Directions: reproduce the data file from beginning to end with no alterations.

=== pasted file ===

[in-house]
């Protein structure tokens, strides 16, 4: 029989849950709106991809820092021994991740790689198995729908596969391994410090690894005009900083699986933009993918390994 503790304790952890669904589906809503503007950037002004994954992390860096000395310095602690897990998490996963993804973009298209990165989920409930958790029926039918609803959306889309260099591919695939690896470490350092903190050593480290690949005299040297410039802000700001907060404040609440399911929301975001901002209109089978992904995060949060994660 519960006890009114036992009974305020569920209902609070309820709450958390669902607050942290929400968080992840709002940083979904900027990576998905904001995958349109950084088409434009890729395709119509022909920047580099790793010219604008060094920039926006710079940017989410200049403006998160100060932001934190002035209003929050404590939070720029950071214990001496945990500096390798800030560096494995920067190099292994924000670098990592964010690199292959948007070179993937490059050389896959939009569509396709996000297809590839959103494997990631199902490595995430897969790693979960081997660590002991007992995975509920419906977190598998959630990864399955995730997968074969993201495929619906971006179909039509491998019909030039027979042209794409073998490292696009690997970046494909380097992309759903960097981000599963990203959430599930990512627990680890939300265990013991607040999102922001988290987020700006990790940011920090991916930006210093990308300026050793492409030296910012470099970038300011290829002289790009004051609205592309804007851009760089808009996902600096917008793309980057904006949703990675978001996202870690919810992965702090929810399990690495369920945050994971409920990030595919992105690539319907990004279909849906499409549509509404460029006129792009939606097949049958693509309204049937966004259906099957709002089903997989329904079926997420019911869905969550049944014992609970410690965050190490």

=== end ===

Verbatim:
[in-house]
């Protein structure tokens, strides 16, 4: 029989849950709106991809820092021994991740790689198995729908596969391994410090690894005009900083699986933009993918390994 503790304790952890669904589906809503503007950037002004994954992390860096000395310095602690897990998490996963993804973009298209990165989920409930958790029926039918609803959306889309260099591919695939690896470490350092903190050593480290690949005299040297410039802000700001907060404040609440399911929301975001901002209109089978992904995060949060994660 519960006890009114036992009974305020569920209902609070309820709450958390669902607050942290929400968080992840709002940083979904900027990576998905904001995958349109950084088409434009890729395709119509022909920047580099790793010219604008060094920039926006710079940017989410200049403006998160100060932001934190002035209003929050404590939070720029950071214990001496945990500096390798800030560096494995920067190099292994924000670098990592964010690199292959948007070179993937490059050389896959939009569509396709996000297809590839959103494997990631199902490595995430897969790693979960081997660590002991007992995975509920419906977190598998959630990864399955995730997968074969993201495929619906971006179909039509491998019909030039027979042209794409073998490292696009690997970046494909380097992309759903960097981000599963990203959430599930990512627990680890939300265990013991607040999102922001988290987020700006990790940011920090991916930006210093990308300026050793492409030296910012470099970038300011290829002289790009004051609205592309804007851009760089808009996902600096917008793309980057904006949703990675978001996202870690919810992965702090929810399990690495369920945050994971409920990030595919992105690539319907990004279909849906499409549509509404460029006129792009939606097949049958693509309204049937966004259906099957709002089903997989329904079926997420019911869905969550049944014992609970410690965050190490």